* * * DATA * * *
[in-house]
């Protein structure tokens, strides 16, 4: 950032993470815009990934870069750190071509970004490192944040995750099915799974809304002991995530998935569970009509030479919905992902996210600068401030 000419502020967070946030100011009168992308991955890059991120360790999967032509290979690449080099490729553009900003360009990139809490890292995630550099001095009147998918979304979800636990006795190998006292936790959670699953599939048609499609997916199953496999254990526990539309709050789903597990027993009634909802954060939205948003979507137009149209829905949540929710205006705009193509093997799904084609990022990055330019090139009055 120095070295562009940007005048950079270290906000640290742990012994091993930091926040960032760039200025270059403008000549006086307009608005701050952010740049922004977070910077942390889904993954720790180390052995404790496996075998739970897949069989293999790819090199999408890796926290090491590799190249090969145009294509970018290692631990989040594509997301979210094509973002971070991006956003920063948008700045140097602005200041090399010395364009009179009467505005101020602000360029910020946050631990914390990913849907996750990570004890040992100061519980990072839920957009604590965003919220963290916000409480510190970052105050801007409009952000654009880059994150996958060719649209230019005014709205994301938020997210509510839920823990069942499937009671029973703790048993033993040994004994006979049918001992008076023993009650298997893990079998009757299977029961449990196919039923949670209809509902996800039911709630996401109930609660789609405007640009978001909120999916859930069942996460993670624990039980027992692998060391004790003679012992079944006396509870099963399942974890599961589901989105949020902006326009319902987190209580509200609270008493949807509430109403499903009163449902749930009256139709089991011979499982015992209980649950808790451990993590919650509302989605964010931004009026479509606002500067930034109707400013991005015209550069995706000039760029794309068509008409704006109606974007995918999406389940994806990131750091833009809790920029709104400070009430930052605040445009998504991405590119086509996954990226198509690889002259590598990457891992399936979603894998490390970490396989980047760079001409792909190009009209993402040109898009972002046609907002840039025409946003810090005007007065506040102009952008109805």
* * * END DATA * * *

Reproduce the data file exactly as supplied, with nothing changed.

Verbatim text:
[in-house]
């Protein structure tokens, strides 16, 4: 950032993470815009990934870069750190071509970004490192944040995750099915799974809304002991995530998935569970009509030479919905992902996210600068401030 000419502020967070946030100011009168992308991955890059991120360790999967032509290979690449080099490729553009900003360009990139809490890292995630550099001095009147998918979304979800636990006795190998006292936790959670699953599939048609499609997916199953496999254990526990539309709050789903597990027993009634909802954060939205948003979507137009149209829905949540929710205006705009193509093997799904084609990022990055330019090139009055 120095070295562009940007005048950079270290906000640290742990012994091993930091926040960032760039200025270059403008000549006086307009608005701050952010740049922004977070910077942390889904993954720790180390052995404790496996075998739970897949069989293999790819090199999408890796926290090491590799190249090969145009294509970018290692631990989040594509997301979210094509973002971070991006956003920063948008700045140097602005200041090399010395364009009179009467505005101020602000360029910020946050631990914390990913849907996750990570004890040992100061519980990072839920957009604590965003919220963290916000409480510190970052105050801007409009952000654009880059994150996958060719649209230019005014709205994301938020997210509510839920823990069942499937009671029973703790048993033993040994004994006979049918001992008076023993009650298997893990079998009757299977029961449990196919039923949670209809509902996800039911709630996401109930609660789609405007640009978001909120999916859930069942996460993670624990039980027992692998060391004790003679012992079944006396509870099963399942974890599961589901989105949020902006326009319902987190209580509200609270008493949807509430109403499903009163449902749930009256139709089991011979499982015992209980649950808790451990993590919650509302989605964010931004009026479509606002500067930034109707400013991005015209550069995706000039760029794309068509008409704006109606974007995918999406389940994806990131750091833009809790920029709104400070009430930052605040445009998504991405590119086509996954990226198509690889002259590598990457891992399936979603894998490390970490396989980047760079001409792909190009009209993402040109898009972002046609907002840039025409946003810090005007007065506040102009952008109805």